Thus they began to demonise first the use of biotechnology in agriculture, then also traditional agriculture, pushing as the only ethically acceptable ones organic and biodynamic agriculture, i.e. low-yield and higher-cost types. They then went on to accuse livestock farming of excessive pollution and climate-altering emissions, in order to reduce meat production, especially red meat, pushing people to become vegetarians or pay much more for meat that is destined to become ever more valuable. Thus, under the pretext of climate change, there is a push to eliminate fossil fuels (and to prevent the use of nuclear power) by pursuing the utopia of obtaining energy only from renewable sources, with the consequence that we are moving towards a situation in which energy is increasingly rare, less secure, and much more expensive, as we are already experiencing.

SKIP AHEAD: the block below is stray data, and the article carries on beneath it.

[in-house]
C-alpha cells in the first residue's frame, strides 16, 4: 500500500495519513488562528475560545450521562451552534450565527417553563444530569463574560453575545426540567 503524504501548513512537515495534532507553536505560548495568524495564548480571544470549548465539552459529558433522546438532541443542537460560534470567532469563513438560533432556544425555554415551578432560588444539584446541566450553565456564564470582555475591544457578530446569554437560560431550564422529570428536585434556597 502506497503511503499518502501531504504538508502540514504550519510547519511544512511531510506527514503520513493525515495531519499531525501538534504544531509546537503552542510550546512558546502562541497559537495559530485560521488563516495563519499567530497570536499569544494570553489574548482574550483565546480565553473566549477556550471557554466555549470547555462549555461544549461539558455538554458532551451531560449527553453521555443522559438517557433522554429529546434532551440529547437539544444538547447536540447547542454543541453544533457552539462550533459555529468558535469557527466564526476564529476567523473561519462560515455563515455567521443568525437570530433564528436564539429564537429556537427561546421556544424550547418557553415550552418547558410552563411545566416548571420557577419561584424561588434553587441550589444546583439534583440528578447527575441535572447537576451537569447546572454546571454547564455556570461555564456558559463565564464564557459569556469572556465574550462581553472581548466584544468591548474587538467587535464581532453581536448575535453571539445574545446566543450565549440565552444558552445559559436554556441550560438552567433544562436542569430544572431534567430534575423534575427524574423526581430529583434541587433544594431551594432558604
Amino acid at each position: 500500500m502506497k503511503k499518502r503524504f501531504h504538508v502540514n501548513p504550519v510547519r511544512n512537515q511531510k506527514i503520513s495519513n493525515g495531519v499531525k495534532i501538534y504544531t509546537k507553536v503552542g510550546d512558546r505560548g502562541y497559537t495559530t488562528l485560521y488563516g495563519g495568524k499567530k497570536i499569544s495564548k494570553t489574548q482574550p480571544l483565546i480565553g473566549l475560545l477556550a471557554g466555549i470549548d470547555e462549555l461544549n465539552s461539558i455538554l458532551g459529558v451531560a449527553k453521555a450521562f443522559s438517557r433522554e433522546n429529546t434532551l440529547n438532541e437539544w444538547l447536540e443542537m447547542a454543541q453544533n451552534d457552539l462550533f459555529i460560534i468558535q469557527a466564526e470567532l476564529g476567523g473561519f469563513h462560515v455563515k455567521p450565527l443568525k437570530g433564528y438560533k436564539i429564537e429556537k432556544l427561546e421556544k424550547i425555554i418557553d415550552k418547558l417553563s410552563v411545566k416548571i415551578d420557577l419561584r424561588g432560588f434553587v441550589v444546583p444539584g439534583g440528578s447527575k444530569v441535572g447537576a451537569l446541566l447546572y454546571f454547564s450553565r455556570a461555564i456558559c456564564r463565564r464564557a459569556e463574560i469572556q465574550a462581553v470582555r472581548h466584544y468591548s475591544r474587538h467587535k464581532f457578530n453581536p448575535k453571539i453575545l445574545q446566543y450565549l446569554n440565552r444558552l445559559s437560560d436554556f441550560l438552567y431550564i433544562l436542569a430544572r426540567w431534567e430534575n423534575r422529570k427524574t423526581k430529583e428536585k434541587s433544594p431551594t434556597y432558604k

In this way, i.e. by placing constraints that are as rigid as they are unjustified and specious, we will end up making life on Earth increasingly difficult, hoping in this way to prove that there are actually too many of us. In short, the neo-Malthusians take revenge by rigging the cards.

The 8 billion mark should therefore make us aware of this imposture, and begin to mobilise us to overturn these policies that aim at global poverty and population reduction. There is no danger of out-of-control population growth because half of the countries in the world already have a fertility rate lower than the replacement level, and the global fertility rate is 2.3 children per woman, slightly more than the replacement level, which is 2.1. That is to say, if these trends continue, the peak world population is unlikely to exceed 10 billion. Rather, one has to worry about those who dream of a world population of two billion people at most, preferably even fewer.